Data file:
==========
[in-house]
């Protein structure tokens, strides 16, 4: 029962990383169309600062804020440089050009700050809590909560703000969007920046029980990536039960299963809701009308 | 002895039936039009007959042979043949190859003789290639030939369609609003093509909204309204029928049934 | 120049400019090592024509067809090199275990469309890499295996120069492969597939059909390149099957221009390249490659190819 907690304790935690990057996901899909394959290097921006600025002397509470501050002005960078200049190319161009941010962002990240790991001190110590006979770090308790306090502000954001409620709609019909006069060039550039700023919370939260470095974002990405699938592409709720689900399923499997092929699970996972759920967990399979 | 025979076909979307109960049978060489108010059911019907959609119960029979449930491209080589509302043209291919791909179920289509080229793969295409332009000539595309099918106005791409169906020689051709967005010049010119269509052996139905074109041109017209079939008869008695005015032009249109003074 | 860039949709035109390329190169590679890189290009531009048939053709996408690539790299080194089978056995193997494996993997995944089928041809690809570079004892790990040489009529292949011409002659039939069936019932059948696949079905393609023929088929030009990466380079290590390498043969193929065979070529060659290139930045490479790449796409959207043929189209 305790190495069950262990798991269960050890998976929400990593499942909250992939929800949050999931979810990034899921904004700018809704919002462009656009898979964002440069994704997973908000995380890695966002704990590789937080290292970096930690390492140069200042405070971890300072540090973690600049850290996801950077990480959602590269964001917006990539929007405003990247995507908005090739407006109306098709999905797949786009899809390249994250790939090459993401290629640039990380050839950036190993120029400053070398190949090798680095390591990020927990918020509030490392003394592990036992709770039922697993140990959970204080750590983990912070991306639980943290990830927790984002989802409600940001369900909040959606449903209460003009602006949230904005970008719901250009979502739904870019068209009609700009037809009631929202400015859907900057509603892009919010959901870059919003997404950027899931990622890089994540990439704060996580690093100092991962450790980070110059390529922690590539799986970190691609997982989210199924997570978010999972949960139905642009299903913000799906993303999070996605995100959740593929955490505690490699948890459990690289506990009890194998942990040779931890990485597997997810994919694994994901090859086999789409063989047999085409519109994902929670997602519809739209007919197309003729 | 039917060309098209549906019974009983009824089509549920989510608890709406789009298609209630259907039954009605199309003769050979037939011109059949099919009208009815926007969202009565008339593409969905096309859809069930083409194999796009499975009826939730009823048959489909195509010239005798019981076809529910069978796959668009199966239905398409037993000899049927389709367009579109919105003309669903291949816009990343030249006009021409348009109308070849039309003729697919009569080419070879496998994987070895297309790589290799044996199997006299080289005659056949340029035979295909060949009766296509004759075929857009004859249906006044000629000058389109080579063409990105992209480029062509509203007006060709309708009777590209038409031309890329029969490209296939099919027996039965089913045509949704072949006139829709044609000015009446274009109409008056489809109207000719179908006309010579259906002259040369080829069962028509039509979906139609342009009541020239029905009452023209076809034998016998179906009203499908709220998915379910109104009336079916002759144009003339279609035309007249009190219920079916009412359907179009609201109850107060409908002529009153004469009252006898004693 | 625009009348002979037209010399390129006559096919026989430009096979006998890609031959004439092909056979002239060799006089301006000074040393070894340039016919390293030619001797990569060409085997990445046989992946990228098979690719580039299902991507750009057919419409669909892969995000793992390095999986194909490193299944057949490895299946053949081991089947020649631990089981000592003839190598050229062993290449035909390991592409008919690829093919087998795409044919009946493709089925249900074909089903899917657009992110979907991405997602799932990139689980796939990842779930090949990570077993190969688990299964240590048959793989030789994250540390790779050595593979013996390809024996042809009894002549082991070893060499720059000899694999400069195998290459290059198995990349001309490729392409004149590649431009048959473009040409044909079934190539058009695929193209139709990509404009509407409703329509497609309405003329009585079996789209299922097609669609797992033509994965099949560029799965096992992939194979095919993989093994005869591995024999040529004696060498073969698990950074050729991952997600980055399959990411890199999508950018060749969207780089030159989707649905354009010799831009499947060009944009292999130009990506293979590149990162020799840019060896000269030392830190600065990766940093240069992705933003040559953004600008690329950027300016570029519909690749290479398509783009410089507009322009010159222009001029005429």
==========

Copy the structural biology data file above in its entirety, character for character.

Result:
[in-house]
């Protein structure tokens, strides 16, 4: 029962990383169309600062804020440089050009700050809590909560703000969007920046029980990536039960299963809701009308 | 002895039936039009007959042979043949190859003789290639030939369609609003093509909204309204029928049934 | 120049400019090592024509067809090199275990469309890499295996120069492969597939059909390149099957221009390249490659190819 907690304790935690990057996901899909394959290097921006600025002397509470501050002005960078200049190319161009941010962002990240790991001190110590006979770090308790306090502000954001409620709609019909006069060039550039700023919370939260470095974002990405699938592409709720689900399923499997092929699970996972759920967990399979 | 025979076909979307109960049978060489108010059911019907959609119960029979449930491209080589509302043209291919791909179920289509080229793969295409332009000539595309099918106005791409169906020689051709967005010049010119269509052996139905074109041109017209079939008869008695005015032009249109003074 | 860039949709035109390329190169590679890189290009531009048939053709996408690539790299080194089978056995193997494996993997995944089928041809690809570079004892790990040489009529292949011409002659039939069936019932059948696949079905393609023929088929030009990466380079290590390498043969193929065979070529060659290139930045490479790449796409959207043929189209 305790190495069950262990798991269960050890998976929400990593499942909250992939929800949050999931979810990034899921904004700018809704919002462009656009898979964002440069994704997973908000995380890695966002704990590789937080290292970096930690390492140069200042405070971890300072540090973690600049850290996801950077990480959602590269964001917006990539929007405003990247995507908005090739407006109306098709999905797949786009899809390249994250790939090459993401290629640039990380050839950036190993120029400053070398190949090798680095390591990020927990918020509030490392003394592990036992709770039922697993140990959970204080750590983990912070991306639980943290990830927790984002989802409600940001369900909040959606449903209460003009602006949230904005970008719901250009979502739904870019068209009609700009037809009631929202400015859907900057509603892009919010959901870059919003997404950027899931990622890089994540990439704060996580690093100092991962450790980070110059390529922690590539799986970190691609997982989210199924997570978010999972949960139905642009299903913000799906993303999070996605995100959740593929955490505690490699948890459990690289506990009890194998942990040779931890990485597997997810994919694994994901090859086999789409063989047999085409519109994902929670997602519809739209007919197309003729 | 039917060309098209549906019974009983009824089509549920989510608890709406789009298609209630259907039954009605199309003769050979037939011109059949099919009208009815926007969202009565008339593409969905096309859809069930083409194999796009499975009826939730009823048959489909195509010239005798019981076809529910069978796959668009199966239905398409037993000899049927389709367009579109919105003309669903291949816009990343030249006009021409348009109308070849039309003729697919009569080419070879496998994987070895297309790589290799044996199997006299080289005659056949340029035979295909060949009766296509004759075929857009004859249906006044000629000058389109080579063409990105992209480029062509509203007006060709309708009777590209038409031309890329029969490209296939099919027996039965089913045509949704072949006139829709044609000015009446274009109409008056489809109207000719179908006309010579259906002259040369080829069962028509039509979906139609342009009541020239029905009452023209076809034998016998179906009203499908709220998915379910109104009336079916002759144009003339279609035309007249009190219920079916009412359907179009609201109850107060409908002529009153004469009252006898004693 | 625009009348002979037209010399390129006559096919026989430009096979006998890609031959004439092909056979002239060799006089301006000074040393070894340039016919390293030619001797990569060409085997990445046989992946990228098979690719580039299902991507750009057919419409669909892969995000793992390095999986194909490193299944057949490895299946053949081991089947020649631990089981000592003839190598050229062993290449035909390991592409008919690829093919087998795409044919009946493709089925249900074909089903899917657009992110979907991405997602799932990139689980796939990842779930090949990570077993190969688990299964240590048959793989030789994250540390790779050595593979013996390809024996042809009894002549082991070893060499720059000899694999400069195998290459290059198995990349001309490729392409004149590649431009048959473009040409044909079934190539058009695929193209139709990509404009509407409703329509497609309405003329009585079996789209299922097609669609797992033509994965099949560029799965096992992939194979095919993989093994005869591995024999040529004696060498073969698990950074050729991952997600980055399959990411890199999508950018060749969207780089030159989707649905354009010799831009499947060009944009292999130009990506293979590149990162020799840019060896000269030392830190600065990766940093240069992705933003040559953004600008690329950027300016570029519909690749290479398509783009410089507009322009010159222009001029005429």